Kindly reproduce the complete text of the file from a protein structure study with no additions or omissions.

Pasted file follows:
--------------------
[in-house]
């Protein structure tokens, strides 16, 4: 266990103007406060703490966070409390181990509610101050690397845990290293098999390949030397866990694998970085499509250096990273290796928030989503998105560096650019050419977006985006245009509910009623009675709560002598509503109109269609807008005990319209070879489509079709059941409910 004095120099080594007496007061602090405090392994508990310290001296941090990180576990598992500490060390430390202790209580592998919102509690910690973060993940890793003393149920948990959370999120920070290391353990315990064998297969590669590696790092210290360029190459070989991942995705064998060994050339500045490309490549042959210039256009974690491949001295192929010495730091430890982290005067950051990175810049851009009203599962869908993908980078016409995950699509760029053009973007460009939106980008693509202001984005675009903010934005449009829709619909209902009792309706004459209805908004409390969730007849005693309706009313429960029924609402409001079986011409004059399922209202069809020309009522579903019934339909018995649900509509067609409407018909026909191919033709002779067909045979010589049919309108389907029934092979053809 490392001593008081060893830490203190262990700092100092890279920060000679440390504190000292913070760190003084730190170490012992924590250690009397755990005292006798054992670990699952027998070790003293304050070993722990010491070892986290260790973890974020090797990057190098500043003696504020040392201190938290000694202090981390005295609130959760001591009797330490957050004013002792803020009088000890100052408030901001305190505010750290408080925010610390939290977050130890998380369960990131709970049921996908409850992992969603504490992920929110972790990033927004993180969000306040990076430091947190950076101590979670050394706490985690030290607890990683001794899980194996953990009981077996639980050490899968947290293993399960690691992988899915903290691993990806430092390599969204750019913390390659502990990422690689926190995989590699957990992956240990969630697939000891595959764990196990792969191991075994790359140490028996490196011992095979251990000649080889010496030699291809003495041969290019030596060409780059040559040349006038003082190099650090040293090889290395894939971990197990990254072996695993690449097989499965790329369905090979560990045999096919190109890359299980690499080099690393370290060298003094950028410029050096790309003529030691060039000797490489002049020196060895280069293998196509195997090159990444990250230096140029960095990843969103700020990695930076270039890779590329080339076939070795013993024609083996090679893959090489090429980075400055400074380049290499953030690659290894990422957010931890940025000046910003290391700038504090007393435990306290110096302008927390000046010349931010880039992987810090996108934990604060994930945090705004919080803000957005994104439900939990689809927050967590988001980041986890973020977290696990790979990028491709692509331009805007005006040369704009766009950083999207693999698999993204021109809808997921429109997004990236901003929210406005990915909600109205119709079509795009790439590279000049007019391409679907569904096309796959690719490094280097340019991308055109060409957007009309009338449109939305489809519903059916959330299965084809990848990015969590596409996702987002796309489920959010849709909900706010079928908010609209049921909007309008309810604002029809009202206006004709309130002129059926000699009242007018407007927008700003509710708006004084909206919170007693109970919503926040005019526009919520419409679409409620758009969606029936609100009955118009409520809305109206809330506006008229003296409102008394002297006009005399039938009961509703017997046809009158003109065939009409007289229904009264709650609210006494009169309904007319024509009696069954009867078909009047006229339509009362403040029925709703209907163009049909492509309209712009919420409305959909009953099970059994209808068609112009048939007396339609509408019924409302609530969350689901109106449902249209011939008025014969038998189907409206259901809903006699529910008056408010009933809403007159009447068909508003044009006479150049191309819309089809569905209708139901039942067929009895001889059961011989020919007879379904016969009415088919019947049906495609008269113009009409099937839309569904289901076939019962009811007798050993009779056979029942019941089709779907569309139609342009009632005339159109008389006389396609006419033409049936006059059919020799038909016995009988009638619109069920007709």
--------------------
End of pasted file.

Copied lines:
[in-house]
């Protein structure tokens, strides 16, 4: 266990103007406060703490966070409390181990509610101050690397845990290293098999390949030397866990694998970085499509250096990273290796928030989503998105560096650019050419977006985006245009509910009623009675709560002598509503109109269609807008005990319209070879489509079709059941409910 004095120099080594007496007061602090405090392994508990310290001296941090990180576990598992500490060390430390202790209580592998919102509690910690973060993940890793003393149920948990959370999120920070290391353990315990064998297969590669590696790092210290360029190459070989991942995705064998060994050339500045490309490549042959210039256009974690491949001295192929010495730091430890982290005067950051990175810049851009009203599962869908993908980078016409995950699509760029053009973007460009939106980008693509202001984005675009903010934005449009829709619909209902009792309706004459209805908004409390969730007849005693309706009313429960029924609402409001079986011409004059399922209202069809020309009522579903019934339909018995649900509509067609409407018909026909191919033709002779067909045979010589049919309108389907029934092979053809 490392001593008081060893830490203190262990700092100092890279920060000679440390504190000292913070760190003084730190170490012992924590250690009397755990005292006798054992670990699952027998070790003293304050070993722990010491070892986290260790973890974020090797990057190098500043003696504020040392201190938290000694202090981390005295609130959760001591009797330490957050004013002792803020009088000890100052408030901001305190505010750290408080925010610390939290977050130890998380369960990131709970049921996908409850992992969603504490992920929110972790990033927004993180969000306040990076430091947190950076101590979670050394706490985690030290607890990683001794899980194996953990009981077996639980050490899968947290293993399960690691992988899915903290691993990806430092390599969204750019913390390659502990990422690689926190995989590699957990992956240990969630697939000891595959764990196990792969191991075994790359140490028996490196011992095979251990000649080889010496030699291809003495041969290019030596060409780059040559040349006038003082190099650090040293090889290395894939971990197990990254072996695993690449097989499965790329369905090979560990045999096919190109890359299980690499080099690393370290060298003094950028410029050096790309003529030691060039000797490489002049020196060895280069293998196509195997090159990444990250230096140029960095990843969103700020990695930076270039890779590329080339076939070795013993024609083996090679893959090489090429980075400055400074380049290499953030690659290894990422957010931890940025000046910003290391700038504090007393435990306290110096302008927390000046010349931010880039992987810090996108934990604060994930945090705004919080803000957005994104439900939990689809927050967590988001980041986890973020977290696990790979990028491709692509331009805007005006040369704009766009950083999207693999698999993204021109809808997921429109997004990236901003929210406005990915909600109205119709079509795009790439590279000049007019391409679907569904096309796959690719490094280097340019991308055109060409957007009309009338449109939305489809519903059916959330299965084809990848990015969590596409996702987002796309489920959010849709909900706010079928908010609209049921909007309008309810604002029809009202206006004709309130002129059926000699009242007018407007927008700003509710708006004084909206919170007693109970919503926040005019526009919520419409679409409620758009969606029936609100009955118009409520809305109206809330506006008229003296409102008394002297006009005399039938009961509703017997046809009158003109065939009409007289229904009264709650609210006494009169309904007319024509009696069954009867078909009047006229339509009362403040029925709703209907163009049909492509309209712009919420409305959909009953099970059994209808068609112009048939007396339609509408019924409302609530969350689901109106449902249209011939008025014969038998189907409206259901809903006699529910008056408010009933809403007159009447068909508003044009006479150049191309819309089809569905209708139901039942067929009895001889059961011989020919007879379904016969009415088919019947049906495609008269113009009409099937839309569904289901076939019962009811007798050993009779056979029942019941089709779907569309139609342009009632005339159109008389006389396609006419033409049936006059059919020799038909016995009988009638619109069920007709």